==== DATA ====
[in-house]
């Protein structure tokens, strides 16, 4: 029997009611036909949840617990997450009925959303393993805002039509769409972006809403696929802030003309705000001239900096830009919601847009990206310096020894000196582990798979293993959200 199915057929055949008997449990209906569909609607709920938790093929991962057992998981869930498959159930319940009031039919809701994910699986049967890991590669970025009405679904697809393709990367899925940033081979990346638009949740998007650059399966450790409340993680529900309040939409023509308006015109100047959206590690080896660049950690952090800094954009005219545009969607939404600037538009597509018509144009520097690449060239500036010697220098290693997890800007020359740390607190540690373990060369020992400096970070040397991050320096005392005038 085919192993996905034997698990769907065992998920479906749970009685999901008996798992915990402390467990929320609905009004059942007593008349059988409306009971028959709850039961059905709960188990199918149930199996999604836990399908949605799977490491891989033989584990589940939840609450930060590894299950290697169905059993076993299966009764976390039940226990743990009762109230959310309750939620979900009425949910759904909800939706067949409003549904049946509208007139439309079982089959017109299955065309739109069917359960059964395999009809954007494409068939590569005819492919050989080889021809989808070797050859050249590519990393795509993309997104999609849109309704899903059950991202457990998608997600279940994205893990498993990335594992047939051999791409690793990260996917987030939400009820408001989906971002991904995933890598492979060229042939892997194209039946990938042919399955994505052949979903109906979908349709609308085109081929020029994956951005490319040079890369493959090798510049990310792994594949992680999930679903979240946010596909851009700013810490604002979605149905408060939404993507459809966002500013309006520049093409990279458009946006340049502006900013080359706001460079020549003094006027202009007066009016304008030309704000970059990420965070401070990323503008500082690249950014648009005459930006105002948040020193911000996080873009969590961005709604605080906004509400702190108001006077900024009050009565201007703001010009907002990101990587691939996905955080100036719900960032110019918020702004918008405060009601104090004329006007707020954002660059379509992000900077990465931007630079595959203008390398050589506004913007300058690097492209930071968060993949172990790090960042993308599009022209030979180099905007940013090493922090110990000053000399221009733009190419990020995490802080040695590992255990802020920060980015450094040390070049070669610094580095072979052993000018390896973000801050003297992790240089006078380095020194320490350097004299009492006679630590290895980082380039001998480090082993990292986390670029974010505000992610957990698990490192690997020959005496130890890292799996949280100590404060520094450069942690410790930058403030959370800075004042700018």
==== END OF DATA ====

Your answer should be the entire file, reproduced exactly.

[in-house]
């Protein structure tokens, strides 16, 4: 029997009611036909949840617990997450009925959303393993805002039509769409972006809403696929802030003309705000001239900096830009919601847009990206310096020894000196582990798979293993959200 199915057929055949008997449990209906569909609607709920938790093929991962057992998981869930498959159930319940009031039919809701994910699986049967890991590669970025009405679904697809393709990367899925940033081979990346638009949740998007650059399966450790409340993680529900309040939409023509308006015109100047959206590690080896660049950690952090800094954009005219545009969607939404600037538009597509018509144009520097690449060239500036010697220098290693997890800007020359740390607190540690373990060369020992400096970070040397991050320096005392005038 085919192993996905034997698990769907065992998920479906749970009685999901008996798992915990402390467990929320609905009004059942007593008349059988409306009971028959709850039961059905709960188990199918149930199996999604836990399908949605799977490491891989033989584990589940939840609450930060590894299950290697169905059993076993299966009764976390039940226990743990009762109230959310309750939620979900009425949910759904909800939706067949409003549904049946509208007139439309079982089959017109299955065309739109069917359960059964395999009809954007494409068939590569005819492919050989080889021809989808070797050859050249590519990393795509993309997104999609849109309704899903059950991202457990998608997600279940994205893990498993990335594992047939051999791409690793990260996917987030939400009820408001989906971002991904995933890598492979060229042939892997194209039946990938042919399955994505052949979903109906979908349709609308085109081929020029994956951005490319040079890369493959090798510049990310792994594949992680999930679903979240946010596909851009700013810490604002979605149905408060939404993507459809966002500013309006520049093409990279458009946006340049502006900013080359706001460079020549003094006027202009007066009016304008030309704000970059990420965070401070990323503008500082690249950014648009005459930006105002948040020193911000996080873009969590961005709604605080906004509400702190108001006077900024009050009565201007703001010009907002990101990587691939996905955080100036719900960032110019918020702004918008405060009601104090004329006007707020954002660059379509992000900077990465931007630079595959203008390398050589506004913007300058690097492209930071968060993949172990790090960042993308599009022209030979180099905007940013090493922090110990000053000399221009733009190419990020995490802080040695590992255990802020920060980015450094040390070049070669610094580095072979052993000018390896973000801050003297992790240089006078380095020194320490350097004299009492006679630590290895980082380039001998480090082993990292986390670029974010505000992610957990698990490192690997020959005496130890890292799996949280100590404060520094450069942690410790930058403030959370800075004042700018």